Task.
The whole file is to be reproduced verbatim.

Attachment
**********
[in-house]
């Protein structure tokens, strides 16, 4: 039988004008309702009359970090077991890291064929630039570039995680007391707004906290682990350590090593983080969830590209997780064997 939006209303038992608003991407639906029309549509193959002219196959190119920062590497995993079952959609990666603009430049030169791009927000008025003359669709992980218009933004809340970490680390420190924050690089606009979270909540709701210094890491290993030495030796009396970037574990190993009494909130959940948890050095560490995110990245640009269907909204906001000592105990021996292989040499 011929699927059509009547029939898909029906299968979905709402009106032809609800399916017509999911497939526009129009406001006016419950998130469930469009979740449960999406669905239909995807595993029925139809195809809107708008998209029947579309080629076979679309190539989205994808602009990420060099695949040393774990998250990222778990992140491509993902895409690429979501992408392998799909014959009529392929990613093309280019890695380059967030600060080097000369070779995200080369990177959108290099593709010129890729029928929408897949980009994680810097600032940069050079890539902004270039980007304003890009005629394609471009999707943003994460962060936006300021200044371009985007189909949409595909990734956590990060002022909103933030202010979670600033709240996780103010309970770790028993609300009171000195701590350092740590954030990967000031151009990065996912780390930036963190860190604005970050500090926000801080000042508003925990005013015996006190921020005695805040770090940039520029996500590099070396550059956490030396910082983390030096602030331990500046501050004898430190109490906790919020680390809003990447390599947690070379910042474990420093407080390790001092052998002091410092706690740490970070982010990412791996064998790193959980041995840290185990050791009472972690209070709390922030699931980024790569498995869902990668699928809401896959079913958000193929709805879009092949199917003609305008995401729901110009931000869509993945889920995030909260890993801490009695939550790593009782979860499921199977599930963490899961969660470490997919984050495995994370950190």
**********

[in-house]
């Protein structure tokens, strides 16, 4: 039988004008309702009359970090077991890291064929630039570039995680007391707004906290682990350590090593983080969830590209997780064997 939006209303038992608003991407639906029309549509193959002219196959190119920062590497995993079952959609990666603009430049030169791009927000008025003359669709992980218009933004809340970490680390420190924050690089606009979270909540709701210094890491290993030495030796009396970037574990190993009494909130959940948890050095560490995110990245640009269907909204906001000592105990021996292989040499 011929699927059509009547029939898909029906299968979905709402009106032809609800399916017509999911497939526009129009406001006016419950998130469930469009979740449960999406669905239909995807595993029925139809195809809107708008998209029947579309080629076979679309190539989205994808602009990420060099695949040393774990998250990222778990992140491509993902895409690429979501992408392998799909014959009529392929990613093309280019890695380059967030600060080097000369070779995200080369990177959108290099593709010129890729029928929408897949980009994680810097600032940069050079890539902004270039980007304003890009005629394609471009999707943003994460962060936006300021200044371009985007189909949409595909990734956590990060002022909103933030202010979670600033709240996780103010309970770790028993609300009171000195701590350092740590954030990967000031151009990065996912780390930036963190860190604005970050500090926000801080000042508003925990005013015996006190921020005695805040770090940039520029996500590099070396550059956490030396910082983390030096602030331990500046501050004898430190109490906790919020680390809003990447390599947690070379910042474990420093407080390790001092052998002091410092706690740490970070982010990412791996064998790193959980041995840290185990050791009472972690209070709390922030699931980024790569498995869902990668699928809401896959079913958000193929709805879009092949199917003609305008995401729901110009931000869509993945889920995030909260890993801490009695939550790593009782979860499921199977599930963490899961969660470490997919984050495995994370950190």